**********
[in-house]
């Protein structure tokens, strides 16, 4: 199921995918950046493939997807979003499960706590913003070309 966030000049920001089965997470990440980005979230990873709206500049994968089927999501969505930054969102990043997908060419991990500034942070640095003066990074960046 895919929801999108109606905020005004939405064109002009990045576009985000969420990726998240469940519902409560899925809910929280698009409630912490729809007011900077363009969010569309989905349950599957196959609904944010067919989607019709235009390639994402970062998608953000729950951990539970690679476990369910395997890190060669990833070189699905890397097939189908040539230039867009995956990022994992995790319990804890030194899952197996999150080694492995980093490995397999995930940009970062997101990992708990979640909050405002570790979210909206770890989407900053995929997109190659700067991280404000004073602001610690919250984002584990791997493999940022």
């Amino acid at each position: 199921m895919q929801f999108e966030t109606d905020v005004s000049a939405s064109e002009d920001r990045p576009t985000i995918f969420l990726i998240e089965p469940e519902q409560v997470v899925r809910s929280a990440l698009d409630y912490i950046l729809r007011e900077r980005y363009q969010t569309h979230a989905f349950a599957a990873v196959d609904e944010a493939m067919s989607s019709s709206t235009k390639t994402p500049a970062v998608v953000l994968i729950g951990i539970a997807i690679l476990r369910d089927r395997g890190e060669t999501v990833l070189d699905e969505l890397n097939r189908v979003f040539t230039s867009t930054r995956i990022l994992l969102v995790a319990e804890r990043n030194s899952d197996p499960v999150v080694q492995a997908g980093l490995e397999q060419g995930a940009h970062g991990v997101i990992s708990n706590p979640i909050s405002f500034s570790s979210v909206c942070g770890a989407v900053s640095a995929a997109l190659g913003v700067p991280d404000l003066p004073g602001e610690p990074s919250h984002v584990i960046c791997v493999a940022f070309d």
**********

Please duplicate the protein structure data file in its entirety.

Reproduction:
[in-house]
């Protein structure tokens, strides 16, 4: 199921995918950046493939997807979003499960706590913003070309 966030000049920001089965997470990440980005979230990873709206500049994968089927999501969505930054969102990043997908060419991990500034942070640095003066990074960046 895919929801999108109606905020005004939405064109002009990045576009985000969420990726998240469940519902409560899925809910929280698009409630912490729809007011900077363009969010569309989905349950599957196959609904944010067919989607019709235009390639994402970062998608953000729950951990539970690679476990369910395997890190060669990833070189699905890397097939189908040539230039867009995956990022994992995790319990804890030194899952197996999150080694492995980093490995397999995930940009970062997101990992708990979640909050405002570790979210909206770890989407900053995929997109190659700067991280404000004073602001610690919250984002584990791997493999940022």
């Amino acid at each position: 199921m895919q929801f999108e966030t109606d905020v005004s000049a939405s064109e002009d920001r990045p576009t985000i995918f969420l990726i998240e089965p469940e519902q409560v997470v899925r809910s929280a990440l698009d409630y912490i950046l729809r007011e900077r980005y363009q969010t569309h979230a989905f349950a599957a990873v196959d609904e944010a493939m067919s989607s019709s709206t235009k390639t994402p500049a970062v998608v953000l994968i729950g951990i539970a997807i690679l476990r369910d089927r395997g890190e060669t999501v990833l070189d699905e969505l890397n097939r189908v979003f040539t230039s867009t930054r995956i990022l994992l969102v995790a319990e804890r990043n030194s899952d197996p499960v999150v080694q492995a997908g980093l490995e397999q060419g995930a940009h970062g991990v997101i990992s708990n706590p979640i909050s405002f500034s570790s979210v909206c942070g770890a989407v900053s640095a995929a997109l190659g913003v700067p991280d404000l003066p004073g602001e610690p990074s919250h984002v584990i960046c791997v493999a940022f070309d």